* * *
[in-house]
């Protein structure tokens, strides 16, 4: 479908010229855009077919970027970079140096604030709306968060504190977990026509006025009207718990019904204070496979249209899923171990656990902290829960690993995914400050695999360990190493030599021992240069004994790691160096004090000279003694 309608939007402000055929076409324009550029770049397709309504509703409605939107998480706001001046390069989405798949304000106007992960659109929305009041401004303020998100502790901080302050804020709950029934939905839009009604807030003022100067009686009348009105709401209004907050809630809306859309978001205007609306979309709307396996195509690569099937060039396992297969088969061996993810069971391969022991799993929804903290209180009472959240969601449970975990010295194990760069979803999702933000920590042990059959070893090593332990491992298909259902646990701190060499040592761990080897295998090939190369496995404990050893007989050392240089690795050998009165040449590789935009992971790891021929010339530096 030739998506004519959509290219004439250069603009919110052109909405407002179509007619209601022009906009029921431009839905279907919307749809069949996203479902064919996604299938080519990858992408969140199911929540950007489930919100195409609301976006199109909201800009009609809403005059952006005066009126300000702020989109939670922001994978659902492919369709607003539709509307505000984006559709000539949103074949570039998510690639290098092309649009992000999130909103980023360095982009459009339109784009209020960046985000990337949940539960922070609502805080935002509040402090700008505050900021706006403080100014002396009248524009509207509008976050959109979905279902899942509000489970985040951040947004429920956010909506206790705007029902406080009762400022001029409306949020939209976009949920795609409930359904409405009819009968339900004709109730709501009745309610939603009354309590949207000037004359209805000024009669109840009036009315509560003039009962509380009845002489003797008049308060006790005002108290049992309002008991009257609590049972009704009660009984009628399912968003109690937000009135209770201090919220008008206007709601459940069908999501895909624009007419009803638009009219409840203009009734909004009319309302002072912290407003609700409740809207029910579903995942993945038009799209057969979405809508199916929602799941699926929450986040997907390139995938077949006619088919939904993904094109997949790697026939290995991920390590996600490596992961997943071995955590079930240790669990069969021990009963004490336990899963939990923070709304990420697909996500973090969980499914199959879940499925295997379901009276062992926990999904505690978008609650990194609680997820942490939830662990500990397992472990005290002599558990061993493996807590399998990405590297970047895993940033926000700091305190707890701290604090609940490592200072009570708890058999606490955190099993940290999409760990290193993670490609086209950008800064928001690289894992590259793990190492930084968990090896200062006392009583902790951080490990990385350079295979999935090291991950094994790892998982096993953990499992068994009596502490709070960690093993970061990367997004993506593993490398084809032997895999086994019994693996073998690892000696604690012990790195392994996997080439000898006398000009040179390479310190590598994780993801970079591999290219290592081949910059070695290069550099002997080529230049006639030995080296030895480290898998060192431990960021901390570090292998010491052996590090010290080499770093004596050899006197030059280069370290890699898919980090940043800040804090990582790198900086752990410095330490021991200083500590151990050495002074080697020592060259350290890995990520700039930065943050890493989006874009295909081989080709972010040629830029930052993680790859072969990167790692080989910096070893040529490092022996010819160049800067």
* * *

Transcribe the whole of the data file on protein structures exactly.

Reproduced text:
[in-house]
């Protein structure tokens, strides 16, 4: 479908010229855009077919970027970079140096604030709306968060504190977990026509006025009207718990019904204070496979249209899923171990656990902290829960690993995914400050695999360990190493030599021992240069004994790691160096004090000279003694 309608939007402000055929076409324009550029770049397709309504509703409605939107998480706001001046390069989405798949304000106007992960659109929305009041401004303020998100502790901080302050804020709950029934939905839009009604807030003022100067009686009348009105709401209004907050809630809306859309978001205007609306979309709307396996195509690569099937060039396992297969088969061996993810069971391969022991799993929804903290209180009472959240969601449970975990010295194990760069979803999702933000920590042990059959070893090593332990491992298909259902646990701190060499040592761990080897295998090939190369496995404990050893007989050392240089690795050998009165040449590789935009992971790891021929010339530096 030739998506004519959509290219004439250069603009919110052109909405407002179509007619209601022009906009029921431009839905279907919307749809069949996203479902064919996604299938080519990858992408969140199911929540950007489930919100195409609301976006199109909201800009009609809403005059952006005066009126300000702020989109939670922001994978659902492919369709607003539709509307505000984006559709000539949103074949570039998510690639290098092309649009992000999130909103980023360095982009459009339109784009209020960046985000990337949940539960922070609502805080935002509040402090700008505050900021706006403080100014002396009248524009509207509008976050959109979905279902899942509000489970985040951040947004429920956010909506206790705007029902406080009762400022001029409306949020939209976009949920795609409930359904409405009819009968339900004709109730709501009745309610939603009354309590949207000037004359209805000024009669109840009036009315509560003039009962509380009845002489003797008049308060006790005002108290049992309002008991009257609590049972009704009660009984009628399912968003109690937000009135209770201090919220008008206007709601459940069908999501895909624009007419009803638009009219409840203009009734909004009319309302002072912290407003609700409740809207029910579903995942993945038009799209057969979405809508199916929602799941699926929450986040997907390139995938077949006619088919939904993904094109997949790697026939290995991920390590996600490596992961997943071995955590079930240790669990069969021990009963004490336990899963939990923070709304990420697909996500973090969980499914199959879940499925295997379901009276062992926990999904505690978008609650990194609680997820942490939830662990500990397992472990005290002599558990061993493996807590399998990405590297970047895993940033926000700091305190707890701290604090609940490592200072009570708890058999606490955190099993940290999409760990290193993670490609086209950008800064928001690289894992590259793990190492930084968990090896200062006392009583902790951080490990990385350079295979999935090291991950094994790892998982096993953990499992068994009596502490709070960690093993970061990367997004993506593993490398084809032997895999086994019994693996073998690892000696604690012990790195392994996997080439000898006398000009040179390479310190590598994780993801970079591999290219290592081949910059070695290069550099002997080529230049006639030995080296030895480290898998060192431990960021901390570090292998010491052996590090010290080499770093004596050899006197030059280069370290890699898919980090940043800040804090990582790198900086752990410095330490021991200083500590151990050495002074080697020592060259350290890995990520700039930065943050890493989006874009295909081989080709972010040629830029930052993680790859072969990167790692080989910096070893040529490092022996010819160049800067």